'Alpha and Omega' (PG)
Animated tale about wolves rises above the pack
How far animation B-pictures have come in just a few short years. Compare Alpha and Omega, a new 3-D 'toon to Hoodwinked or Fly Me to the Moon - cut-rate pictures from just a couple of years ago. Visually, the newer film is light years ahead of those efforts.
But as with any movie, this kids' film is only as good as its writing - the jokes, the cute bits, the heart. And that's where Alpha and Omega comes up short.
The film is about wolves living free in the wilds of a park in Canada. The pack is separated into alphas - the leadership and hunting class, who only breed with their kind - and the omegas, the goofy hangers-on who don't really pull their weight.
Humphrey (voiced by Justin Long) can caper about with his friends all day. That's what the omegas, mutts of the pack, can do. But there's no point having a crush on Kate. Kate (voiced by Hayden Panettiere) is an alpha dog.
She's destined to hunt, and to mate with the son of a rival pack to bring peace to their valley. She knows it and accepts that duty from her dad (Danny Glover) and mom (Vicki Lewis). She only questions that obligation when she realizes her intended, Garth (Chris Carmack), has no howl. Wolves lure mates by crooning - wordless scat singing, really. Garth's tone deaf. And just as Kate's wondering what to do, game wardens tranquilize her and lumpy Humphrey and transport them to an Idaho park where they're to "repopulate'' the place with wolves.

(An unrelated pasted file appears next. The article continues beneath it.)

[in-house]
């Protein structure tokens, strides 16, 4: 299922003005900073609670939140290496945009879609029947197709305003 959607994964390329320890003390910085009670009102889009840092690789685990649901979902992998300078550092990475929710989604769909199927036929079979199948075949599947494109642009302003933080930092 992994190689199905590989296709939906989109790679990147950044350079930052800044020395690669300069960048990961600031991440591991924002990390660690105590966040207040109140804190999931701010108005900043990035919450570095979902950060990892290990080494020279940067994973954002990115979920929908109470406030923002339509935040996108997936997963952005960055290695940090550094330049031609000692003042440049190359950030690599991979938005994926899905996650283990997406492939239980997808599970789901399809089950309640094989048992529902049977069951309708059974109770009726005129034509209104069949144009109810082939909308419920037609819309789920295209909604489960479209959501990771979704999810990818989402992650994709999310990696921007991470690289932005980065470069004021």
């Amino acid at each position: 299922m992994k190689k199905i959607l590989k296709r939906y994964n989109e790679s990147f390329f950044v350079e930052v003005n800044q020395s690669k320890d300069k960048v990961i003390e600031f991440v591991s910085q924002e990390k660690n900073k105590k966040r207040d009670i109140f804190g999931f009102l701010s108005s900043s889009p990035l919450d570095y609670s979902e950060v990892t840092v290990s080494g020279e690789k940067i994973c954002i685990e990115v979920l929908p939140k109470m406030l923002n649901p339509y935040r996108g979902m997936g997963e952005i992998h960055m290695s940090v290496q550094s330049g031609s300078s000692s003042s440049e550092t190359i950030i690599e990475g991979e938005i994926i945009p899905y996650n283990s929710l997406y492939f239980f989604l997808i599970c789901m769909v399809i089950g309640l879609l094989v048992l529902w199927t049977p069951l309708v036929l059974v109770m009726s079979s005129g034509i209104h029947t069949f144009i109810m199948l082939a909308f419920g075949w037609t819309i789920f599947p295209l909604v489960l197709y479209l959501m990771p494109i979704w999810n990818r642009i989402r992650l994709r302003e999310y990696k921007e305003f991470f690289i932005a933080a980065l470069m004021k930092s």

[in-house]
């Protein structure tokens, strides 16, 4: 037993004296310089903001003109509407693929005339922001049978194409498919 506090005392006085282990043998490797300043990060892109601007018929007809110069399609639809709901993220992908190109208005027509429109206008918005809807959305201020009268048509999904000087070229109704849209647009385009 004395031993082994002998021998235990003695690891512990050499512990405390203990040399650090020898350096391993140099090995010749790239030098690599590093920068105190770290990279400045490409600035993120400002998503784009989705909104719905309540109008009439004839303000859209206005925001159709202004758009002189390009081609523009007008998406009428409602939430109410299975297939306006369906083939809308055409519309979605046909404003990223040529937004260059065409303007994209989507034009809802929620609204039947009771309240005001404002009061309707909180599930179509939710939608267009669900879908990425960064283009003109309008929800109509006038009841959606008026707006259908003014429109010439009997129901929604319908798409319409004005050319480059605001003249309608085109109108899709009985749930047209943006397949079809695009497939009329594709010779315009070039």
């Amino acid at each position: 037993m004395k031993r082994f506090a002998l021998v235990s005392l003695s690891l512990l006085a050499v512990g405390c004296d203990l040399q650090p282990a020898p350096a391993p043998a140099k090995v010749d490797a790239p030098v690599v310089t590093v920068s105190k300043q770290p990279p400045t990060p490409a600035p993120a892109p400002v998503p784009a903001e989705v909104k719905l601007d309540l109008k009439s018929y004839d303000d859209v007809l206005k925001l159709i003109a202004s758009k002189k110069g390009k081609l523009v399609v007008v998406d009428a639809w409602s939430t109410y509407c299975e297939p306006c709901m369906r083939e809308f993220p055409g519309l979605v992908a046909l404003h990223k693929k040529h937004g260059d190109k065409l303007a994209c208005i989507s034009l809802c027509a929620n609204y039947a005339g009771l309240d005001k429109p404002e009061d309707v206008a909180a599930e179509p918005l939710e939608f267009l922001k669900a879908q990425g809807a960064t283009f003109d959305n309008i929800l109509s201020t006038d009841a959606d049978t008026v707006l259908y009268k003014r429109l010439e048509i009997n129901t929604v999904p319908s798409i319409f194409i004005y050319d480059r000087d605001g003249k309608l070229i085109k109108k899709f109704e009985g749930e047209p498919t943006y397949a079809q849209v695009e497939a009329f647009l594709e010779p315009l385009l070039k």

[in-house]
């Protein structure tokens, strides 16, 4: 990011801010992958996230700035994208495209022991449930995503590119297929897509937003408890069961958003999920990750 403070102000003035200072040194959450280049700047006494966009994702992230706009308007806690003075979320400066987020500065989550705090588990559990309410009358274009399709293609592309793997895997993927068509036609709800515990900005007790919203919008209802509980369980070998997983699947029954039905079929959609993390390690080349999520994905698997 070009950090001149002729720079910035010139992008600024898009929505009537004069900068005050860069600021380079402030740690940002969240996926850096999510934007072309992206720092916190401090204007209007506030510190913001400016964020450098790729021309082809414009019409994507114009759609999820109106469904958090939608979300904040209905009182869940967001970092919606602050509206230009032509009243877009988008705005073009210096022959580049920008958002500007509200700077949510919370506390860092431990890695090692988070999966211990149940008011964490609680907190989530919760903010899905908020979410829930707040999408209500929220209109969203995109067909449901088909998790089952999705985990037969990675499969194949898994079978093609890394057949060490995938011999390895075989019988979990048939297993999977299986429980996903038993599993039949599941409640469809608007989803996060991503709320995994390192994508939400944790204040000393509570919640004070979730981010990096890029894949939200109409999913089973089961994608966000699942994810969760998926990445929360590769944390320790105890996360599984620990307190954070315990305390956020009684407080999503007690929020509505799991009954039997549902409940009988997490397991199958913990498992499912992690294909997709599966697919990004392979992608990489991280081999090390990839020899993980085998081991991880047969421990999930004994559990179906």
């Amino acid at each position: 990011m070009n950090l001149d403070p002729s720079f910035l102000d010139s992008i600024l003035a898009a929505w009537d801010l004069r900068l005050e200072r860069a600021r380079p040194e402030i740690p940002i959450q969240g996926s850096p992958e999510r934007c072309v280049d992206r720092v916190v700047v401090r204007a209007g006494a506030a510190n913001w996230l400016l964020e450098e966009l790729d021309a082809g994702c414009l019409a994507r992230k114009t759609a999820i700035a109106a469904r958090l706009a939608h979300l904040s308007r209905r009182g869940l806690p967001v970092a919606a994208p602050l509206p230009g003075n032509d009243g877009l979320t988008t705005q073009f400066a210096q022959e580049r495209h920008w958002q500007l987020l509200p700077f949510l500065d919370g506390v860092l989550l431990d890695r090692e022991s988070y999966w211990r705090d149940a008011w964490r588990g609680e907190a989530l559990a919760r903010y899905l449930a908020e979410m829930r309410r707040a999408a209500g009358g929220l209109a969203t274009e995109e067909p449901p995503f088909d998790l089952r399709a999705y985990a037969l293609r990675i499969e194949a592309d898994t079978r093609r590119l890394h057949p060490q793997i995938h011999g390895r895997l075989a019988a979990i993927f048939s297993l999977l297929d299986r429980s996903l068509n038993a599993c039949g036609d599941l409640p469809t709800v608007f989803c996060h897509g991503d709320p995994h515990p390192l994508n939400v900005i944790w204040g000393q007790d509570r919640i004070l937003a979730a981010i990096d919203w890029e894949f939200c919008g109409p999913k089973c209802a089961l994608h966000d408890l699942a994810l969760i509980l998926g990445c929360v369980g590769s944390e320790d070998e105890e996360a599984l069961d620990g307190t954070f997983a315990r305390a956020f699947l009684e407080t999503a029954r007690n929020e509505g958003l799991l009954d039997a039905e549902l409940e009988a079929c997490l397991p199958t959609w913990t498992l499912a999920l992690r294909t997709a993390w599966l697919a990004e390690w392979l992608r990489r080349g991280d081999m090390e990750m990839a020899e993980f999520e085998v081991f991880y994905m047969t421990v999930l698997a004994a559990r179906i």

The Chris Denk-Steve Moore script has a classic odyssey structure, but too few incidents to energize the journey. There are funny lines and situations. Want to insult a wolf? Call him a "coyote.'' There aren't enough jokes and characters aren't
fleshed in enough to make them interesting. Too many animated films hire name actors (Christina Ricci among them, voicing Kate's omega sister) and expect their "performance'' to perk up dull writing. It never does.
Only Lewis, as Kate's sweet-voiced but ferociously protective mom, lands consistent laughs. And the 3-D here is only striking during snowball fights and caribou stampedes. Still, the message is benign and the humor harmless. Yes, the bar has been raised for animation's also-rans, and it's a pretty good-looking movie. If you go knowing you're not seeing Pixar's new version of the state of the art, if you tell your kids not to expect the last word in animated entertainment, Alpha and Omega won't disappoint. Much.
Voices: Justin Long, Hayden Panettiere, Christina Ricci, Danny Glover, Vicki Lewis, Dennis Hopper.
Directors: Anthony Bell, Ben Gluck.
Screenwriters: ChrisDenk, Steve Moore.
Producers: Ken Katsumoto, Steve Moore, Richard Rich.
A Lionsgate release. Running time: 88 minutes. Rude humor, some mild action. Playing at area theaters.